All particle physics, nuclear physics, and condensed matter experiments require instruments to detect energetic subatomic particles. These detectors are required to measure various kinematic properties of each particle, such as its energy, momentum, the spatial location of its track, and its time of arrival at the detector. Scientific progress often emerges from advances in detector technology. Such advances include: enhanced precision in kinematic properties; the rate at which particles may be detected, leading to improved statistical precision; and in reduced costs, resulting in larger systems with greater sensitivity to rare processes.
Over the last several decades, TRIUMF’s detector group has established an international reputation for developing, designing and constructing state-of-the-art detectors, as well as developing new detector technologies. New instruments have been successfully deployed in measurement.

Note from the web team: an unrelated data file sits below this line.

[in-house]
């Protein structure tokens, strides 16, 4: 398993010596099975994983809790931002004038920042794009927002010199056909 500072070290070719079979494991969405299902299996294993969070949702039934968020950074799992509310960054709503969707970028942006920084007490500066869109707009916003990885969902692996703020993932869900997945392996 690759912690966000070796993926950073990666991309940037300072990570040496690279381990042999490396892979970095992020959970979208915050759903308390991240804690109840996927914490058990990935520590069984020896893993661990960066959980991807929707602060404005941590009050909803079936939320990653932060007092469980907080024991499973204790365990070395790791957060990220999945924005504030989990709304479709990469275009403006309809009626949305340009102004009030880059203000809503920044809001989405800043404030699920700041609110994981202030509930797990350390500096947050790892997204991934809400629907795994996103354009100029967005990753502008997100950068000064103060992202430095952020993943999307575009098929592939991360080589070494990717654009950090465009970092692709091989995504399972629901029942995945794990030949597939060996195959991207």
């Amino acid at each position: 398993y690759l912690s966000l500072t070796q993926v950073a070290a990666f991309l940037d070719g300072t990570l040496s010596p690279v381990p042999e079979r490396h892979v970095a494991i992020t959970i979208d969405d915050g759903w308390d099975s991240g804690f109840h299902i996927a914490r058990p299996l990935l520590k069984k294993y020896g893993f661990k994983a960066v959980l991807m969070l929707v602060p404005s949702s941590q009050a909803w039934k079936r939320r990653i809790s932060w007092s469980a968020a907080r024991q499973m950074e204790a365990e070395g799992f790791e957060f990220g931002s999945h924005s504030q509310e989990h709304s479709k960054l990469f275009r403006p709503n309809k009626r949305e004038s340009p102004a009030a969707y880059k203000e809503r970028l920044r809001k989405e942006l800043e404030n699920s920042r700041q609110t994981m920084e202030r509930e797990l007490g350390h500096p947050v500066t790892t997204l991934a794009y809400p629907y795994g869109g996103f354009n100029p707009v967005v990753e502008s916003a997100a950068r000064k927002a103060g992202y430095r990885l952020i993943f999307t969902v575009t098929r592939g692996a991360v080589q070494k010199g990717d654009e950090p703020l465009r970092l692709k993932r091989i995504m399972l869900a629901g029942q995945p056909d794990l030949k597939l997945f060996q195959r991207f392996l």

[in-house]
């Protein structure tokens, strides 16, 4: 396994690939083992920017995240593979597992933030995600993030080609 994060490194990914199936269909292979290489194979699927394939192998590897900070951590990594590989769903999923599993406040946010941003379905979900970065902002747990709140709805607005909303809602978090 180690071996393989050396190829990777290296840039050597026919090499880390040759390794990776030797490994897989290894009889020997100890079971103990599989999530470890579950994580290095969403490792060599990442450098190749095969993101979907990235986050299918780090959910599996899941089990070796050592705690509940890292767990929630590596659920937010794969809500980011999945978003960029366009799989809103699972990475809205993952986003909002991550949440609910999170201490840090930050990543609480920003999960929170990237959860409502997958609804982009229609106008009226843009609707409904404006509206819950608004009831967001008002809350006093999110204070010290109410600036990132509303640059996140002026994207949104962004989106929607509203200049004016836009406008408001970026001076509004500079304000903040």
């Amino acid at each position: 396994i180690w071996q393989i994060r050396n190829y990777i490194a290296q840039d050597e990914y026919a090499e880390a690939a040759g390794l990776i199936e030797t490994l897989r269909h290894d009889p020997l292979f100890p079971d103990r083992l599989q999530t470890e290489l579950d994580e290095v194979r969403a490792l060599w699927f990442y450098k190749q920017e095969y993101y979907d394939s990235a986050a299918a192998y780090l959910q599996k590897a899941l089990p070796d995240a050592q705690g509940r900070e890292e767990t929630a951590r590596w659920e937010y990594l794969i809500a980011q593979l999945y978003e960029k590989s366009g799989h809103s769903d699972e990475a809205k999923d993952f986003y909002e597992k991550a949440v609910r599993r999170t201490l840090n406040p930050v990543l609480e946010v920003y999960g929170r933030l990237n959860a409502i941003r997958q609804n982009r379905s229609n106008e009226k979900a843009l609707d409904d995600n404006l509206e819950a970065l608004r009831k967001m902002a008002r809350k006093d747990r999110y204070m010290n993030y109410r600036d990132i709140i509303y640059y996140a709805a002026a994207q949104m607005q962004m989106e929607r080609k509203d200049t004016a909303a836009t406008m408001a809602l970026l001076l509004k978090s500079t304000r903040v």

All particle detectors ultimately produce information in the form of electrical signals that must be processed by electronic circuits, digitized to produce numerical data, which in turn may be further processed in real time and then recorded for further analysis. The initial signals may be so tiny that they need to be amplified by sensitive devices that have very little intrinsic noise. Continuing advances, in both this analog technology as well as in the digital processing devices and techniques, have played crucial roles in rapid enhancements in the capabilities of detector systems.
For a full description of TRIUMF's detector fabrication and development expertise, experimental contributions, and team members, visit the Science Technology Department